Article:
as the making of a home loan to a borrower which refinances
an existing consumer home loan when the new loan does not have
a tangible benefit to the borrower considering all of the circumstances,
including the terms of both the new and refinanced loans, the
cost of the new loan, and the borrower’s circumstances. Home
loan refinancings are presumed to be flippings if the primary
tangible benefit to the borrower is an interest rate lower than
the interest rate on debts satisfied or refinanced in connection
with the home loan, and it will take more than four (4) years
for the borrower to recoup the costs of the points and fees
and other closing costs through savings resulting from the lower
Foreclosure - A legal process by which the
lender or the seller forces a sale of a mortgaged property because
the borrower has not met the terms of the mortgage. Also known
as a repossession of property.
Forbearance -- Delaying foreclosure, usually
because the borrower has arranged to pay the amount in arrears.
Loan-to-value ratio (LTV) - The percentage
of the home's price that is paid for by a mortgage. On a $100,000
house, if the buyer makes a $20,000 down payment and borrows
$80,000, the mortgage is 80 percent of the price of the house.
Therefore, the loan-to-value ratio is 80. When refinancing a
mortgage, the loan-to-value ratio is computed using the appraised
value of the home, not the sale price.
Mortgage - A legal agreement that uses property
as collateral to secure payment of a debt. The legal agreement
means that when a mortgage is on a house, the lender can take
possession of the house if the borrower stops making payments.
Mortgagee - One who lends for the purchase
of property, using the property as collateral to assure payment.
Mortgagor - One who borrows for the purchase
of property, using the property as collateral to secure payment.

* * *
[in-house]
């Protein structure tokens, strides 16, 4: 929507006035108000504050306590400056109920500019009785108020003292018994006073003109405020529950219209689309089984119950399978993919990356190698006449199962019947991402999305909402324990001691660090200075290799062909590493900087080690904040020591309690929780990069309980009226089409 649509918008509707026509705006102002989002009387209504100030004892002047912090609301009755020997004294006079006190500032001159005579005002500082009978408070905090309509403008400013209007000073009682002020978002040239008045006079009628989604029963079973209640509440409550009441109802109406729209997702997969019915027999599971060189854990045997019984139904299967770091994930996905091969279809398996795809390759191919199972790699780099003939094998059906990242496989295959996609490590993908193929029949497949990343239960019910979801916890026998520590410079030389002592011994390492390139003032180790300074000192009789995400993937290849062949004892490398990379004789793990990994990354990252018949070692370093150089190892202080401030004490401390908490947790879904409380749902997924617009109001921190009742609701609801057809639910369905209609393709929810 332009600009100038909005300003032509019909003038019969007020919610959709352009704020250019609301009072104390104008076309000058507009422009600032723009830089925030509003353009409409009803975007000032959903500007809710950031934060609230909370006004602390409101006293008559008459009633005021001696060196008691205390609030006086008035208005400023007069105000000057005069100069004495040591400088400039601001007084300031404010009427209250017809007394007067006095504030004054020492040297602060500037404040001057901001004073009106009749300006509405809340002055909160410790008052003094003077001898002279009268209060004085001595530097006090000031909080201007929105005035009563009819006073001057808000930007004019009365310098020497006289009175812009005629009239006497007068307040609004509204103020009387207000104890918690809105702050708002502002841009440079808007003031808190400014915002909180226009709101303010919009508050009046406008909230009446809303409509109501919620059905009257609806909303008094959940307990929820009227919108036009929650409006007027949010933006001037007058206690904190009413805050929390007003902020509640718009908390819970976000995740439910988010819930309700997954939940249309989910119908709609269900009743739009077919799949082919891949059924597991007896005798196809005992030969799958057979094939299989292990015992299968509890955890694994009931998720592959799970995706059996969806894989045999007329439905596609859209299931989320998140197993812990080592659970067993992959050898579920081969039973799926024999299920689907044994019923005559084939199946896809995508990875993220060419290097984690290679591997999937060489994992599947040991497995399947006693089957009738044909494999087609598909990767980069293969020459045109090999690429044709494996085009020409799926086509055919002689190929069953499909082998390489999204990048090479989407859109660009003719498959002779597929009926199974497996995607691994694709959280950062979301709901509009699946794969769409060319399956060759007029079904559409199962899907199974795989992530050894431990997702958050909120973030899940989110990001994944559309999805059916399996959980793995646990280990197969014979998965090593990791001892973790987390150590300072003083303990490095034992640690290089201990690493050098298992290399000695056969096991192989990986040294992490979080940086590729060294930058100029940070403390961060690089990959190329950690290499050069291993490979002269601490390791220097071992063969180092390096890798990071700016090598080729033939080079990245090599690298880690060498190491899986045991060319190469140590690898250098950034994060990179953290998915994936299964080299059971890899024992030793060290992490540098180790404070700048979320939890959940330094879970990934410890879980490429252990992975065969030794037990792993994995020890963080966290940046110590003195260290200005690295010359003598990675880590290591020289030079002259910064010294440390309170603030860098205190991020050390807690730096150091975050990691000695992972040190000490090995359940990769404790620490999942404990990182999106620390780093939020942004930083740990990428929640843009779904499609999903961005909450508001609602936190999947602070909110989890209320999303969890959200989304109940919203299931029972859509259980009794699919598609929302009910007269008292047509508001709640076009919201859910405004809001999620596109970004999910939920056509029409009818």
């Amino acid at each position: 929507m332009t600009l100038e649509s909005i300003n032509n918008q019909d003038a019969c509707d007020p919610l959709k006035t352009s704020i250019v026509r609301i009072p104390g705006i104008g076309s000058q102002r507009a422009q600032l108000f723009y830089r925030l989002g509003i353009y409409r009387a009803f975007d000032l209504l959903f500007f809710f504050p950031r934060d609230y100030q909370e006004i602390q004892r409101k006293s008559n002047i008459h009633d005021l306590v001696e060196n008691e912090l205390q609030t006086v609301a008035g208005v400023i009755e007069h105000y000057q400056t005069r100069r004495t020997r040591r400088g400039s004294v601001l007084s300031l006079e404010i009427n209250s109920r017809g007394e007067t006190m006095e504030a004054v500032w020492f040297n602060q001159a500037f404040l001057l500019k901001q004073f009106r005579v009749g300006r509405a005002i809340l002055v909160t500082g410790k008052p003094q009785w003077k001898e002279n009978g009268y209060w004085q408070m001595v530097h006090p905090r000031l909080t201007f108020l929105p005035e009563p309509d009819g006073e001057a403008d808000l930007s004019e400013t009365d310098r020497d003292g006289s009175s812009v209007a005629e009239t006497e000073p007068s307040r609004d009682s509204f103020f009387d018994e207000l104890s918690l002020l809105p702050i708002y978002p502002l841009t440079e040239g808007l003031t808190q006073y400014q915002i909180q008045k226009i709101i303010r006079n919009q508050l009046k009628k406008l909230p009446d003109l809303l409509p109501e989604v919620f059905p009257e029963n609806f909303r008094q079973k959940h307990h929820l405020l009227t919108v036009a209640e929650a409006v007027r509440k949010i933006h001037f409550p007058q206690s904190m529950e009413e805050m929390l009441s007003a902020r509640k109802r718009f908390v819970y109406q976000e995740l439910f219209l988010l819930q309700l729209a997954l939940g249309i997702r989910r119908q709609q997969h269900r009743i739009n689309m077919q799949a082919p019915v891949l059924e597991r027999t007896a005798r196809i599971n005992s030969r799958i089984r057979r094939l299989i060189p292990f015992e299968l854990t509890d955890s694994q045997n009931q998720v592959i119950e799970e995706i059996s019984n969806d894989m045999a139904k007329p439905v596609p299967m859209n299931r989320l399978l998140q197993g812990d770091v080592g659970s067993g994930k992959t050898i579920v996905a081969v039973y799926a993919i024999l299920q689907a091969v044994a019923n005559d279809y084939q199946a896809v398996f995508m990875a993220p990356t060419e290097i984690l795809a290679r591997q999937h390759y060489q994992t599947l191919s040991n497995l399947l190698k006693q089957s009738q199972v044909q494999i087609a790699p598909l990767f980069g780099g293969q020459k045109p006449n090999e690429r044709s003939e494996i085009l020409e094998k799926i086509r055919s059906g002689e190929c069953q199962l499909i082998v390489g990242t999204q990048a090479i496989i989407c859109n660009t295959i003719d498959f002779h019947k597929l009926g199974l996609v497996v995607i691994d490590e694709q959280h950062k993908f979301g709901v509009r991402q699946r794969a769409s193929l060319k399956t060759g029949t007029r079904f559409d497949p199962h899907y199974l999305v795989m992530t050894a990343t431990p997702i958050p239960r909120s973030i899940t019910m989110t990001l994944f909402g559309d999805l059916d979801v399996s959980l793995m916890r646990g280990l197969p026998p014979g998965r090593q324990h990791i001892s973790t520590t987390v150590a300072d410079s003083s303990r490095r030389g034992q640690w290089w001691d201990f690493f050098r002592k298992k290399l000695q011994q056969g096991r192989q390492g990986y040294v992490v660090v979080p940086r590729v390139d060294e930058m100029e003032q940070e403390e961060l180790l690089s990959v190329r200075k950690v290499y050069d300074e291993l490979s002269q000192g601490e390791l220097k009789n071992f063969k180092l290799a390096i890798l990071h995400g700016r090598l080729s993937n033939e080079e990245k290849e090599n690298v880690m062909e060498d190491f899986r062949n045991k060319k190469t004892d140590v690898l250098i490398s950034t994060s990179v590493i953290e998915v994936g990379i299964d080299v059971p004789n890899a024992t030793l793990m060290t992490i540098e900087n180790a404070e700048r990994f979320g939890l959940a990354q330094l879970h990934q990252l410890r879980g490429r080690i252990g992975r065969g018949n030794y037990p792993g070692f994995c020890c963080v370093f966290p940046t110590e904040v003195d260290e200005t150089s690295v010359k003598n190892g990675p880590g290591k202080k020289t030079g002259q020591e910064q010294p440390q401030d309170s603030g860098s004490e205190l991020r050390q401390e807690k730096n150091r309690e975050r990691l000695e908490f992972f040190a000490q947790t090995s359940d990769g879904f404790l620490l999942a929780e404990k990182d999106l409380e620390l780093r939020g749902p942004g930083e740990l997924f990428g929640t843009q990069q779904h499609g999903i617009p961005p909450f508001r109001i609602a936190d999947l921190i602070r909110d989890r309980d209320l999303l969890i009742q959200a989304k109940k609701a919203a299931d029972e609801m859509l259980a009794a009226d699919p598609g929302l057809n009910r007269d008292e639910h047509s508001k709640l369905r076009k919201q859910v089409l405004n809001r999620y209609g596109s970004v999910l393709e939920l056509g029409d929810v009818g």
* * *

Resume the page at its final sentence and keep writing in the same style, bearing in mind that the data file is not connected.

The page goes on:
Note - A legal acknowledgment of a debt and
an implicit promise to repay.
Points - Points are broken out on the site
for Discount and Origination. The definitions for each are as
Prepayment Penalty - Lenders who impose prepayment
penalties will charge borrowers a fee if they repay part or
their entire loan in advance of the regular schedule or refinances
with another bank. According to the HUD and Department of Treasury
Task Force report on sub-prime lending, about 70 percent of
sub-prime loans contain prepayment penalties. Only one to two
percent of prime loans includes prepayment penalties.
Prime rate - The interest rate a bank charges
its best or "prime" customers. Each bank will quote
a prime-lending rate. The rate given to consumers on their loans
is often based as the prime rate plus a certain percentage,
which represents the lender's assessment of the risk in lending,
plus its profit margin.
Servicer - An organization that collects monthly
mortgage principal and interest payments from homeowners and
manages escrow accounts for paying taxes and homeowners' insurance
premiums. The servicer often services mortgages that have been
purchased by an investor in the secondary mortgage market.
Subprime borrower - A borrower with a less-than-perfect
credit report due to late payments or default on debt payments.
Lenders often grade them based on the severity of past credit
problems, with categories ranging from "A-" on down
to "D" or lower.
Subprime mortgage - A mortgage granted to
a borrower considered subprime, that is, a person with a less-than-perfect
credit report. Subprime borrowers have either missed payments
on a debt or have been late with payments. Lenders charge a
higher interest rate to compensate for potential losses from
customers who may run into trouble or default.
Title company -A company that checks a property's
title for liens and other obstacles to sale, fixes any clouds
to title, supervises the closing transaction, and makes sure
that money transfers in a purchase are processed correctly.
Yield Spread Premium - a kickback fee paid
by a lender to a broker for selling higher interest rates.